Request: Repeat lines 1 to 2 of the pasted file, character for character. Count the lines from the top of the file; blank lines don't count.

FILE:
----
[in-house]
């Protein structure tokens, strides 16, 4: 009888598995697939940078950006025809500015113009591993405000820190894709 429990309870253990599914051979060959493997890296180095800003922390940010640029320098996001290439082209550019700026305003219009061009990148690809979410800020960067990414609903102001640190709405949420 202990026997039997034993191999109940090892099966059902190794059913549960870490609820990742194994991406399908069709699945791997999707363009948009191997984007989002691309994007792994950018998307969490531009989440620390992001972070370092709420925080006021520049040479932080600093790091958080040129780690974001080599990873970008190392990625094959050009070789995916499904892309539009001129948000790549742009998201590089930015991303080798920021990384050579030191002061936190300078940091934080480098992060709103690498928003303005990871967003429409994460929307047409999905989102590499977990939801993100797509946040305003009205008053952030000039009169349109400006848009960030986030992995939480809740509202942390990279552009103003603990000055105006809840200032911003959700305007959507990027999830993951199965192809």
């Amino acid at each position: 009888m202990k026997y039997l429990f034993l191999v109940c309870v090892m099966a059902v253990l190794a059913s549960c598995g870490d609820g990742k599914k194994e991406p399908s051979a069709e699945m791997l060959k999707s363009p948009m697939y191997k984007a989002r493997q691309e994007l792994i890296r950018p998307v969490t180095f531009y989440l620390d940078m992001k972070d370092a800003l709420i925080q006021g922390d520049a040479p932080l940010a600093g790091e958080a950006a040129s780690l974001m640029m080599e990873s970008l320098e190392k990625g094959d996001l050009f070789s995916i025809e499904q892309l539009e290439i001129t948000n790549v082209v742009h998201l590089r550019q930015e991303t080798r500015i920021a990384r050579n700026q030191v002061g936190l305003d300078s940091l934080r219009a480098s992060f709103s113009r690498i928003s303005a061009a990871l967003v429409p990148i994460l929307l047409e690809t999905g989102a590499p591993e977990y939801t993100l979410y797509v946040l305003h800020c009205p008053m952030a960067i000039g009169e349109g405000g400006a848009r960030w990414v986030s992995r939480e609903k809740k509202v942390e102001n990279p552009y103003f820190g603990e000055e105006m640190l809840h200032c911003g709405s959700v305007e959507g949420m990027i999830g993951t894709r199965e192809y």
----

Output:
[in-house]
């Protein structure tokens, strides 16, 4: 009888598995697939940078950006025809500015113009591993405000820190894709 429990309870253990599914051979060959493997890296180095800003922390940010640029320098996001290439082209550019700026305003219009061009990148690809979410800020960067990414609903102001640190709405949420 202990026997039997034993191999109940090892099966059902190794059913549960870490609820990742194994991406399908069709699945791997999707363009948009191997984007989002691309994007792994950018998307969490531009989440620390992001972070370092709420925080006021520049040479932080600093790091958080040129780690974001080599990873970008190392990625094959050009070789995916499904892309539009001129948000790549742009998201590089930015991303080798920021990384050579030191002061936190300078940091934080480098992060709103690498928003303005990871967003429409994460929307047409999905989102590499977990939801993100797509946040305003009205008053952030000039009169349109400006848009960030986030992995939480809740509202942390990279552009103003603990000055105006809840200032911003959700305007959507990027999830993951199965192809």